A week at Monticello this past summer inspired University of North Georgia student Rosann Kent about the possibilities for the Historic Vickery House, which houses the Appalachian Studies Center on the UNG campus in Dahlonega.
At the Historic Landscape Institute at the former home of Thomas Jefferson on the University of Virginia's campus, Kent learned about recreating what a venue was like during a certain historical period. Upon completing the course to become a Harrison Fellow, she returned to UNG and has been gaining help from various community members to do just that with the landscape at the Vickery House.
Assistant professor Dr. Jameson Brewer's social foundations of education classes have been looking through historical ledgers to see the items purchased by UNG professor Dr. Elias Benton Vickery and his wife, Etta, between 1900 and 1929.
"We know what he planted. We know what seed company he got his seeds from," Kent said. "We can just about reconstruct what was happening in this house and in this yard."
UNG has also been involved in efforts to collect heirloom seeds, which are those that have been passed down from one generation to another, usually because of some desirable trait in the plant such as taste, hardiness, production or uniqueness.
Allison Galloup, special collections and digital initiatives librarian at UNG, has played a major role in helping students comb through the records.
Full-time graduate student Marcia Bennett, who works as an exhibit guide at the Dahlonega Gold Museum, has been sifting through courthouse records to see how Vickery bought the property piece by piece.
"It's been a really interesting process," said Bennett, who is from Omaha, Nebraska. "It's a fascinating house that I don't think a lot of students on campus know about. I really hope that we can change that by figuring out more about how it got to be there."
Patrick Walker, a junior from Woodstock, majoring in history education, has enjoyed finding little details while doing the work as part of Brewer's class. For instance, Vickery bought candy and steaks and imported silk and pearls for his wife.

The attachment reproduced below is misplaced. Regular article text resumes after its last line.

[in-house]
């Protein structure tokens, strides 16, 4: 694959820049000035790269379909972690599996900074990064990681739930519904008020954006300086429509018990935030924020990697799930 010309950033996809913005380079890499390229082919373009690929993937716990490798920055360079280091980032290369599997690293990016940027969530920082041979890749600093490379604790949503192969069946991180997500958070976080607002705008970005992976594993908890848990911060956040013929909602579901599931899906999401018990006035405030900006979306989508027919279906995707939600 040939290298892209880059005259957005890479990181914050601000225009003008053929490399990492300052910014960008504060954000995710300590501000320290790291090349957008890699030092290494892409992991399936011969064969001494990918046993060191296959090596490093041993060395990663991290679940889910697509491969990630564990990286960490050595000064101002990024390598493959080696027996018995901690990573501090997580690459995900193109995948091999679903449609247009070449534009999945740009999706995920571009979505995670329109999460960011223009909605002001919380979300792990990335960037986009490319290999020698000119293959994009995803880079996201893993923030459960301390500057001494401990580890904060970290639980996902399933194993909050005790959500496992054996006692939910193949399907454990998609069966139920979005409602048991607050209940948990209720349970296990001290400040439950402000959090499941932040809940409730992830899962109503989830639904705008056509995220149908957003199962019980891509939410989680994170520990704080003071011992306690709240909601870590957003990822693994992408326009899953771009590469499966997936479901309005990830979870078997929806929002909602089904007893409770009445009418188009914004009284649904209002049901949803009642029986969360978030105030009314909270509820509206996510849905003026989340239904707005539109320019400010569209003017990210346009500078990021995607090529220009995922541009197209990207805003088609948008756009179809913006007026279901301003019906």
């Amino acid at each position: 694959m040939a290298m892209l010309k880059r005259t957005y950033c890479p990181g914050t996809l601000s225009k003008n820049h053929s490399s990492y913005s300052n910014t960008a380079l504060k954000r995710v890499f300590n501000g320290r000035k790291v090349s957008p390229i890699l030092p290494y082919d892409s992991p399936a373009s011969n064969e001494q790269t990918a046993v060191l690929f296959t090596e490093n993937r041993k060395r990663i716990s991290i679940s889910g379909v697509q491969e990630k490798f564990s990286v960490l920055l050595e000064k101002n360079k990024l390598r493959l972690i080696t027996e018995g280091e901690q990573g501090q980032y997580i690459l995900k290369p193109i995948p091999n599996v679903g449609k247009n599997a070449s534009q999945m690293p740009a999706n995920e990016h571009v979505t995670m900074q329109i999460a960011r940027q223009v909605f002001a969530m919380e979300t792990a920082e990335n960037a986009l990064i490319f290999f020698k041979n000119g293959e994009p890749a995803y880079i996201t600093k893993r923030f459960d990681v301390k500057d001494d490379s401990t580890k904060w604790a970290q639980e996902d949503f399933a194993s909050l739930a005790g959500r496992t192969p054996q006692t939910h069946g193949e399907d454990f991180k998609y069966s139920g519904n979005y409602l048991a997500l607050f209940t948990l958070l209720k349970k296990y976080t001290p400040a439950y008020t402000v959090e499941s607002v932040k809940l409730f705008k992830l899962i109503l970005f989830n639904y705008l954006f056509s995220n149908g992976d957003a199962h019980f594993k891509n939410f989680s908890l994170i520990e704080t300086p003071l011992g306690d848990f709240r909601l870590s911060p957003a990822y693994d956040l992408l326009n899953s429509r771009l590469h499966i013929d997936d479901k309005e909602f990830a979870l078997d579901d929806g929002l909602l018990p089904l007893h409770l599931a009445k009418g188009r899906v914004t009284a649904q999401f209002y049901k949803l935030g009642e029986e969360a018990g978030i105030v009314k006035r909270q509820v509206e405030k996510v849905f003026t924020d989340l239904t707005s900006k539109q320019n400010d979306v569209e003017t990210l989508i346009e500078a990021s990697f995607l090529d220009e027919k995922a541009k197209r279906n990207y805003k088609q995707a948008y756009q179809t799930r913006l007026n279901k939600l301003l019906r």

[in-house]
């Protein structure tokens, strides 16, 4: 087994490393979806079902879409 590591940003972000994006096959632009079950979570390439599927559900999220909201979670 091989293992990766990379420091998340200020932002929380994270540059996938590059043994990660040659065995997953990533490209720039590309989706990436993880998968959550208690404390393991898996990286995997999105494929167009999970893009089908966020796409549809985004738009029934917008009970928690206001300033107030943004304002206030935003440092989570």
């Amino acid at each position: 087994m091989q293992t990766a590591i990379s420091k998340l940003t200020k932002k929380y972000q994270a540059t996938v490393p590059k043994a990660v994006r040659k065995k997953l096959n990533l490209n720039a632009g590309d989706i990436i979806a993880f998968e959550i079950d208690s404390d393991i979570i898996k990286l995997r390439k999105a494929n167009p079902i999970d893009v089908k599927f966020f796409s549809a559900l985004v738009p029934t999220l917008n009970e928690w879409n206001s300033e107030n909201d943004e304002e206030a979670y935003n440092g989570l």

"It's just someone's grocery list. You have to figure out why it's important," Walker said. "I get to try to figure out what the story is."
The students are looking to piece together how the garden was grown so that as much of it can be recreated as possible. It included a muscadine arbor and a rose garden. Vickery also bought kudzu, a plant that still features prominently at the Vickery House, from another UNG professor.
"We can know better what he planted through primary source research," Kent said.
Marcus Gonzalez, a sophomore from Auburn, majoring in kinesiology with teacher certification, was eager to learn more about his new town through the research. A student in Brewer's class, Gonzalez looks forward to the students' work being compiled for the community.
Brewer appreciates the way his students have embraced the project.
"I was a little bit concerned that it might be viewed as a little bit dull and boring doing transcriptions," Brewer said. "But it seems that the students have really loved it."
Walker said it has allowed him to learn how to piece stories together. Usually his work as a history student has involved looking at other people's work, while this is more hands-on.
"It's interesting getting my toes in the water to see how to think critically about historical documents," Walker said.
Brewer knows this work will prepare his students for their teaching careers.
"Even if they're not going to be history teachers, it's important for teachers to have a sense of connection to the communities in which they're teaching," Brewer said. "And this has been a project that's really given them an opportunity to do that."
Kent is grateful to provide this avenue.
"As we recreate this time period, we want students to be involved in that," Kent said.